For some reason, the B word sets off feelings of angst and frustration. As a young person, I was coached by great leaders to run towards a problem, and still try to do so. You all can too, at least in this regard because ensuring that our digital assets are safe is one of the easiest things to do.
Our parents and grandparents kept photos in albums and shoeboxes. Home movies and home videotapes invariably went into labeled boxes. We may not have spent a lot of time going back to look, but we knew where things were and could find stuff in a reasonable amount of time.
We, as a species, make more images in a single day than the prior generation may have made in a year. That’s a lot of images, and while many of them are surely not keepers, we tend to treat them poorly. They live on devices, on memory cards and on hard drives that become the sole repositories of our life’s memories.
Today’s technology is pretty much built for the now. I have an old Nakamichi tape deck that still works as well as the day it was built some thirty years ago, although I confess I have not fallen into the golden warmth of loving the sound of tape hiss and rumble. I do not have a thirty year old hard drive and have had more than I can recall become too small to be usable, get lost, or fail. I have put memory cards through the laundry. I’ve replaced my smartphone every couple of years. In every one of these cases, something important could have been, and in many cases was, lost.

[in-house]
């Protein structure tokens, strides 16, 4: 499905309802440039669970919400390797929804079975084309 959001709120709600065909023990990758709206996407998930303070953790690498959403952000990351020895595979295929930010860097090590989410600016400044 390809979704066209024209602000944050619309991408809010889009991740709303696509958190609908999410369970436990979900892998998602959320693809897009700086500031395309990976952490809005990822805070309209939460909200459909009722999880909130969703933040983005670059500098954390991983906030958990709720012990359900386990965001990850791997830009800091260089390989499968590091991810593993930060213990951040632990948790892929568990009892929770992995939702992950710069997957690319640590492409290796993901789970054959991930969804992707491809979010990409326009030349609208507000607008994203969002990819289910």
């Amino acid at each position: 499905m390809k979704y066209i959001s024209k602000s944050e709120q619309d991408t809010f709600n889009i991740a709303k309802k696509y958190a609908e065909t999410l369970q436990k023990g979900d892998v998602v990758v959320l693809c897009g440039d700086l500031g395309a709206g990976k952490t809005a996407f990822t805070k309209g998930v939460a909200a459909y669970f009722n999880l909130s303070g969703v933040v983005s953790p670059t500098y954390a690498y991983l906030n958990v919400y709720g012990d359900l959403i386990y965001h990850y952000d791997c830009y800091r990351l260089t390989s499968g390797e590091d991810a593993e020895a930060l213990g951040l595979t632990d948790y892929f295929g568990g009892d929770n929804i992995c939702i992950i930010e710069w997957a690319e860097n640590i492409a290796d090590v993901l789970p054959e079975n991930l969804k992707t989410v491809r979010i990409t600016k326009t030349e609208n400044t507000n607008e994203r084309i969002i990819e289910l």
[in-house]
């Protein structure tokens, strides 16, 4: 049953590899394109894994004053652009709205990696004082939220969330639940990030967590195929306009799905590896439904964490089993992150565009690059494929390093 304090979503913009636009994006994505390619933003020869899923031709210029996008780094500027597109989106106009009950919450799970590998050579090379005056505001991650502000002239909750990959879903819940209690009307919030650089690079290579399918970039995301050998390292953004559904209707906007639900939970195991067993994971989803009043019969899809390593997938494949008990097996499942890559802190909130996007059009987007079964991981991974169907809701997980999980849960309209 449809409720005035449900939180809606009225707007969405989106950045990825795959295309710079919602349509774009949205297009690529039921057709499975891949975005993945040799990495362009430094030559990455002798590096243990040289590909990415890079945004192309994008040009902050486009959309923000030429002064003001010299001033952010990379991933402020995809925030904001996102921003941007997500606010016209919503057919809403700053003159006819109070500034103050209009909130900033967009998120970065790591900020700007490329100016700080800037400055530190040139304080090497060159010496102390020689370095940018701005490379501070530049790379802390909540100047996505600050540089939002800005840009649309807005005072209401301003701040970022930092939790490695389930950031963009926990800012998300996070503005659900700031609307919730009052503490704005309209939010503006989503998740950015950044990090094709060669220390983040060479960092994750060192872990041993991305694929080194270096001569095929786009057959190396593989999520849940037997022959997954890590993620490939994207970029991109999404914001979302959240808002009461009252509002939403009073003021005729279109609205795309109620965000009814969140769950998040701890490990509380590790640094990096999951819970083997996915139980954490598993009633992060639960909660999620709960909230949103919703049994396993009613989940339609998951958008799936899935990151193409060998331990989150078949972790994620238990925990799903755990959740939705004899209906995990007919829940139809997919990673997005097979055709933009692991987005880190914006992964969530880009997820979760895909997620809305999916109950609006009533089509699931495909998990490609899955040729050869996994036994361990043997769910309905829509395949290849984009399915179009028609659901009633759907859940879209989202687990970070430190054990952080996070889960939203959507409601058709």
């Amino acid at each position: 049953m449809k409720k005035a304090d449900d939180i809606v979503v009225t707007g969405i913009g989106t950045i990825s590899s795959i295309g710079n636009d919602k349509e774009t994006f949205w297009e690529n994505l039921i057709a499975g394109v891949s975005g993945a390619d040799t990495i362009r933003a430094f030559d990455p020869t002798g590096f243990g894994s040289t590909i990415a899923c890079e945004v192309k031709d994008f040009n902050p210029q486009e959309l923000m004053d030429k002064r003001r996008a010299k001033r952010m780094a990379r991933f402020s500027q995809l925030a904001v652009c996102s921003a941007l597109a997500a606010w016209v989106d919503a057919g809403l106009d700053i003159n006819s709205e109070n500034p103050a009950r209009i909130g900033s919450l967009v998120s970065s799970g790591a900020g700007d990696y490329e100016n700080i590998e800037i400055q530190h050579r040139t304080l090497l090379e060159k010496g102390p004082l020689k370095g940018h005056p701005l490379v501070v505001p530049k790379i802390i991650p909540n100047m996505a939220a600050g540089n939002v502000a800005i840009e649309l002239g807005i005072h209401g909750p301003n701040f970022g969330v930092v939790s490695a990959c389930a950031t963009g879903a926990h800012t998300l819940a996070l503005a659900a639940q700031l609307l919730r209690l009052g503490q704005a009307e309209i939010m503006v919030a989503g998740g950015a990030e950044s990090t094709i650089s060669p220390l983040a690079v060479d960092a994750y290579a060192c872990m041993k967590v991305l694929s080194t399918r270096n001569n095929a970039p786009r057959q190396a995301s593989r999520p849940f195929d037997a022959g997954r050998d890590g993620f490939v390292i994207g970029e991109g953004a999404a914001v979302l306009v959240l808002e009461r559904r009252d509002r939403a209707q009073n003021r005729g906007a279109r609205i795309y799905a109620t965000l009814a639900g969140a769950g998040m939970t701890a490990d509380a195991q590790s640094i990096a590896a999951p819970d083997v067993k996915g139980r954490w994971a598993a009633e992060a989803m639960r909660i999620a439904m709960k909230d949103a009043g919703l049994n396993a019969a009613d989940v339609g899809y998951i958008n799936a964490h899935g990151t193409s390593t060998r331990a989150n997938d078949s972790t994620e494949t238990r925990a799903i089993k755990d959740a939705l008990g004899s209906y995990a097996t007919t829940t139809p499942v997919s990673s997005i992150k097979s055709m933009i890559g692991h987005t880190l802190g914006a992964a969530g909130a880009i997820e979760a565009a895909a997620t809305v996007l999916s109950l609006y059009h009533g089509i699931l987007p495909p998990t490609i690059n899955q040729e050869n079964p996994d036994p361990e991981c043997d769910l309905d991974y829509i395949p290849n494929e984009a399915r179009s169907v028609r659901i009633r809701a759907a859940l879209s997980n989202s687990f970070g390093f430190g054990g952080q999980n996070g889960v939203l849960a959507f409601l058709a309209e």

Let’s start with the computer. As interested photographers and videographers, we import our created content to a computer, either as a storage location, or as the place where we will continue to work on our creations. There’s a rule in information technology that data not in three places is not backed up at all. Do you backup your computer data? It’s easy. Even if you think nothing will happen, you just never know and it is best to have a backup of everything just in case. Once it’s gone, it’s gone unless you have a backup and disaster recovery solution in place.
Many businesses now are hiring back up solution companies that also offer a wide variety of IT solution products, such as this company EATEL.
We will start with the Macintosh. All recent versions of the Macintosh OS X operating system have a service called Time Machine. Plug an external drive into your Macintosh, activate the drive as a Time Machine target and the system backs up the entire internal drive transparently in the background, retains older copies of the same files and includes a simple interface to get files back, or even to rebuild a brand new system, if something goes wrong. If you have a Mac and aren’t using Time Machine, you are cheating yourself on function and simplicity.
If you have a Windows based machine, different versions of Windows include, or don’t include, backup tools. These are included in the OS and depending on version are very functional and easy to use, but hard to find and frustrating. Even the huge improvements in Windows 10 don’t bring all the tools into one place so I recommend the very excellent Acronis True Image. It does what Time Machine does on a Mac, but for Windows machines.